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Rorβ regulates selective axon-target innervation in the mammalian midbrain.

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2019

Development. 2019 Jul 22;146(14). pii: dev171926. doi: 10.1242/dev.171926.

Rorβ regulates selective axon-target innervation in the mammalian midbrain.

H Byun;HL Lee;H Liu;D Forrest;A Rudenko;IJ Kim

Department of Ophthalmology and Visual Science, Department of Cellular and Molecular Physiology, Department of Neuroscience, Yale University School of Medicine, New Haven, CT 06511, USA. Laboratory of Endocrinology and Receptor Biology, National Institutes of Health, NIDDK, Bethesda, MD 20892, USA. Department of Biology and Graduate Program, The City College and City University of New York, New York, NY 10031, USA.

Service type: Knockout mice

Abstract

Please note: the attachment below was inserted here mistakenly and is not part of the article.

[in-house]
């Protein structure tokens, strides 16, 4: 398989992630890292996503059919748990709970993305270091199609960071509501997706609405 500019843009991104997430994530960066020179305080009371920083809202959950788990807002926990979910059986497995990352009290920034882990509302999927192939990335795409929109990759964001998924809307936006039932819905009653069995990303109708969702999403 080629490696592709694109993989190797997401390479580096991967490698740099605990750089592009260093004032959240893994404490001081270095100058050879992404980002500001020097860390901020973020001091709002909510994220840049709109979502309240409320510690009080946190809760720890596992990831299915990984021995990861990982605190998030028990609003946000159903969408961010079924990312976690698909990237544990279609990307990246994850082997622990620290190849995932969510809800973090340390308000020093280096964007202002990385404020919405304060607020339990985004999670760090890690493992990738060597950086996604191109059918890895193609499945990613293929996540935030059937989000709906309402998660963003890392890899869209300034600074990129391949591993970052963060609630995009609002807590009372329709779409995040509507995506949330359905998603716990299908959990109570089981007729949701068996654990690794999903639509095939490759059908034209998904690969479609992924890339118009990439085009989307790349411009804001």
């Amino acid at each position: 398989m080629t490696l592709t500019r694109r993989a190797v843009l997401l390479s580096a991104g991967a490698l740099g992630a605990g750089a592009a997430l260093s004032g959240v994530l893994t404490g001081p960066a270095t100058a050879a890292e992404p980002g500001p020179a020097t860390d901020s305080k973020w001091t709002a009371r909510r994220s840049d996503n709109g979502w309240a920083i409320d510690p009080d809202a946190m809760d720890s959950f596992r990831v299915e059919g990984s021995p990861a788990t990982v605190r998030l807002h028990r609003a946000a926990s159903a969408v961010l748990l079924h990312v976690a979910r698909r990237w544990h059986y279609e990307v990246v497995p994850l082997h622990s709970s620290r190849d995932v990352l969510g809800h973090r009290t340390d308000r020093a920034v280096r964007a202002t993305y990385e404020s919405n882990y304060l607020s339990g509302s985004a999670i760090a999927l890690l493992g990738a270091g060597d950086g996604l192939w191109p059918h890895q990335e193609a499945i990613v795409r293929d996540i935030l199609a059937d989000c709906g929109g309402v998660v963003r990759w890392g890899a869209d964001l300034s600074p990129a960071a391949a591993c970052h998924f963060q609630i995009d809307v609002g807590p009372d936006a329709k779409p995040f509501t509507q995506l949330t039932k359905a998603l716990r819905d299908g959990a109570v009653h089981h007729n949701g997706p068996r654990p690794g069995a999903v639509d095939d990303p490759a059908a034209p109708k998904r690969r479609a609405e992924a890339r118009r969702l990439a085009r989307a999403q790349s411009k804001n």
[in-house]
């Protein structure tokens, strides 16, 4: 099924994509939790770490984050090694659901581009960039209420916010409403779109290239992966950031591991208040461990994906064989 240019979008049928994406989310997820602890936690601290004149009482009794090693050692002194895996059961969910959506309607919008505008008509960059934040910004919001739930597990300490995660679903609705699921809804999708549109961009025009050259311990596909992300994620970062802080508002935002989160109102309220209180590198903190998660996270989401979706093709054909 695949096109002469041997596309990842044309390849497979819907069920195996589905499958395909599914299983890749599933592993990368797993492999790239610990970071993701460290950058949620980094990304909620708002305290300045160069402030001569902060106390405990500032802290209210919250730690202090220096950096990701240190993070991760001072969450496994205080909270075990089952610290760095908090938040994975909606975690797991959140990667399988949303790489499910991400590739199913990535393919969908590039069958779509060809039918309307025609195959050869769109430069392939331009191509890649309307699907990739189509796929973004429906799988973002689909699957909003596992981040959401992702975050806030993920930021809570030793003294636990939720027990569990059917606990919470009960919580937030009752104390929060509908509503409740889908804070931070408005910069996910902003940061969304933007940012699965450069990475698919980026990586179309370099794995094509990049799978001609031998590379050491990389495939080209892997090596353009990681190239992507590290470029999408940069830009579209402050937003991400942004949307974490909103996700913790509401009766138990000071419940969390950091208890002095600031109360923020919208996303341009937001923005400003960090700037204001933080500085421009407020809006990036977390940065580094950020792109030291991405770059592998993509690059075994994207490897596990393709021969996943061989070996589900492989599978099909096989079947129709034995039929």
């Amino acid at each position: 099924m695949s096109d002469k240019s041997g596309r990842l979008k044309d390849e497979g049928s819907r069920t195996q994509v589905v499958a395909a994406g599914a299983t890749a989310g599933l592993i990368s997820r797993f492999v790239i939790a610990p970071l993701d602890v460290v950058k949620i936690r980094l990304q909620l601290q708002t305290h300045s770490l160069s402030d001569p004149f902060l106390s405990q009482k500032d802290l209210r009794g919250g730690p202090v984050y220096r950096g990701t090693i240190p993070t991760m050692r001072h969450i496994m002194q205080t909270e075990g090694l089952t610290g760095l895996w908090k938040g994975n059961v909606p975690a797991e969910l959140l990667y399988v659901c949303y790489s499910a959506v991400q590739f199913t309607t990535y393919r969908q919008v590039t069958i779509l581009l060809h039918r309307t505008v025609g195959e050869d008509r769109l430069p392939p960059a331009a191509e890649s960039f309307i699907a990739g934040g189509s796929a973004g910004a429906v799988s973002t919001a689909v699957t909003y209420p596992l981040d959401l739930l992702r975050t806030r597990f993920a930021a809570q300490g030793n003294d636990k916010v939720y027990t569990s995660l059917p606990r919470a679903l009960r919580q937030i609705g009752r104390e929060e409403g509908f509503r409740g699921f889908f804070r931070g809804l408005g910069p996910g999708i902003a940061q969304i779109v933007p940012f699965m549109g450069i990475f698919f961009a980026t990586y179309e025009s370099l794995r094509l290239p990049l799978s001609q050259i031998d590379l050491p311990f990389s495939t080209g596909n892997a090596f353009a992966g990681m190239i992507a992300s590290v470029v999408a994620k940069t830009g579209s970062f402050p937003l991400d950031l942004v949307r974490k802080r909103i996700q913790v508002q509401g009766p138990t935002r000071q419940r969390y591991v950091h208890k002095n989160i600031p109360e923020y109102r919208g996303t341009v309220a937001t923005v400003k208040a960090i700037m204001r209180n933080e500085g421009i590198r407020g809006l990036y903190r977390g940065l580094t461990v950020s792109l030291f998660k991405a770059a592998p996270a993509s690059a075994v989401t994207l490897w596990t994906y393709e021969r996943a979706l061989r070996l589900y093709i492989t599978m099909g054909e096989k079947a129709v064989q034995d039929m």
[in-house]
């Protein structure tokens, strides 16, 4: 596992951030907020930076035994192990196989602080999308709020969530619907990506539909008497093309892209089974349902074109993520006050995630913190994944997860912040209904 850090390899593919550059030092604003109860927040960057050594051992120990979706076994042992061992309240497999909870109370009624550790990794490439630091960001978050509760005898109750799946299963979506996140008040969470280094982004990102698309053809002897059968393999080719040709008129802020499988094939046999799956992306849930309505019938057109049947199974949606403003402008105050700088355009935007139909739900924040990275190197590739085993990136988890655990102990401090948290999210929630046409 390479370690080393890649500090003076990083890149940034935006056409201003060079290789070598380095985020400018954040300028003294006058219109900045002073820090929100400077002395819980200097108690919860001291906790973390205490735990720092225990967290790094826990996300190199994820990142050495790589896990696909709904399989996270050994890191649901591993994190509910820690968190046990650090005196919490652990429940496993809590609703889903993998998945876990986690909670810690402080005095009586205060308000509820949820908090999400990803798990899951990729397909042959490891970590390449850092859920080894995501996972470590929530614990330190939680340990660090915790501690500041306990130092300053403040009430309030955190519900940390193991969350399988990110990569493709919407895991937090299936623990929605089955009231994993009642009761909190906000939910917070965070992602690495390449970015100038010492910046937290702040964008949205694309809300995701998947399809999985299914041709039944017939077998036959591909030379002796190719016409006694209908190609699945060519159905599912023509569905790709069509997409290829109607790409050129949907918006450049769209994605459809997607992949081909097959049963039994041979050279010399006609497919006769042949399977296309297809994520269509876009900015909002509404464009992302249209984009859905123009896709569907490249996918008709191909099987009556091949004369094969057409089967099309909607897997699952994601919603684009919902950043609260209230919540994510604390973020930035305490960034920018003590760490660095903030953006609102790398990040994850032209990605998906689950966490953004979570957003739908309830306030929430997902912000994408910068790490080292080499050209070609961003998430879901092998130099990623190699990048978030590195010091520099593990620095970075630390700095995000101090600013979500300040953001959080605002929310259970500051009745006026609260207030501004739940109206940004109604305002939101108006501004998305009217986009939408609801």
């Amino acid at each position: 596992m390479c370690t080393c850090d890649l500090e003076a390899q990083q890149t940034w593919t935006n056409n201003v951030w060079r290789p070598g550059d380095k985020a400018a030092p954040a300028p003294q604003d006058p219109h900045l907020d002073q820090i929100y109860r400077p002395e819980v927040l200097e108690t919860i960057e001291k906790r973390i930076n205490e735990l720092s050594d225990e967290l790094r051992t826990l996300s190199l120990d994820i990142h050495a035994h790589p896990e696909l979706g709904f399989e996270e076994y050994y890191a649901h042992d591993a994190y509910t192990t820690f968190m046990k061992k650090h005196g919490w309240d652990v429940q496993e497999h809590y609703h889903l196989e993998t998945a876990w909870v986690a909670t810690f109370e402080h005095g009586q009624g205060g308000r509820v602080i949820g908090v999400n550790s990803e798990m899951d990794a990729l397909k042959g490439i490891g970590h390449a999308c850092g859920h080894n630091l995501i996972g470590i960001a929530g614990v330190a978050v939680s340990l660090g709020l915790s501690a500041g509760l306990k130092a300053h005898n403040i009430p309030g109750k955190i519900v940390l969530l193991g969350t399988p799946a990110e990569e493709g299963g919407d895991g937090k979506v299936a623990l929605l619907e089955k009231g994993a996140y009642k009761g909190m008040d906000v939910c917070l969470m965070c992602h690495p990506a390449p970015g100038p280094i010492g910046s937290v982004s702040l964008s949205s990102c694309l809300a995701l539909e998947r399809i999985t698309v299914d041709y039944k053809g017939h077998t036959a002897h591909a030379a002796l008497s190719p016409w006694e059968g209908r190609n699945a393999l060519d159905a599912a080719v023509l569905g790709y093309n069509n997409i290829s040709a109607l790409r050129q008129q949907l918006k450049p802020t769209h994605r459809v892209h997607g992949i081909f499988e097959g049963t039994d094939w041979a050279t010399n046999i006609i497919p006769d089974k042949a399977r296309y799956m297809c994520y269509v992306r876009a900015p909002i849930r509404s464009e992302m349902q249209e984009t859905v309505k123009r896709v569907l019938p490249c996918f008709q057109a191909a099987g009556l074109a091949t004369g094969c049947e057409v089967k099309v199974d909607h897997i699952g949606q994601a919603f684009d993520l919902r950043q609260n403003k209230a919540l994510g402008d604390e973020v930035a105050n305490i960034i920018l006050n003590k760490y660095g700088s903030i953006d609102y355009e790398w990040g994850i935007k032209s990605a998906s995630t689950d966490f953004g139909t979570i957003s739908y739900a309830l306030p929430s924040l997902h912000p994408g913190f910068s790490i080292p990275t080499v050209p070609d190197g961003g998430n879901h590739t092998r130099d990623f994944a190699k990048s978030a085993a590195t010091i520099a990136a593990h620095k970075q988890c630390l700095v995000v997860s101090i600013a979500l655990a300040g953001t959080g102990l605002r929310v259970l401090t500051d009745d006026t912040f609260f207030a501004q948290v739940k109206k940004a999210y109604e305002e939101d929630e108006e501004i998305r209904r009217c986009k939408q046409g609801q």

Developmental control of long-range neuronal connections in the mammalian midbrain remains unclear. We explored the mechanisms regulating target selection of the developing superior colliculus (SC). The SC is a midbrain center that directs orienting behaviors and defense responses. We discovered that a transcription factor, Rorβ, controls establishment of axonal projections from the SC to two thalamic nuclei: the dorsal lateral geniculate nucleus (dLGN) and the lateral posterior nucleus (LP). A genetic strategy used to visualize SC circuits revealed that in control animals Rorβ+ neurons abundantly innervate the dLGN but barely innervate the LP. The opposite phenotype was observed in global and conditional Rorb mutants: projections to the dLGN were strongly decreased, and projections to the LP were increased. Furthermore, overexpression of Rorb in the wild type showed increased projections to the dLGN and decreased projections to the LP. In summary, we identified Rorβ as a key developmental mediator of colliculo-thalamic innervation. Such regulation could represent a general mechanism orchestrating long-range neuronal connections in the mammalian brain.

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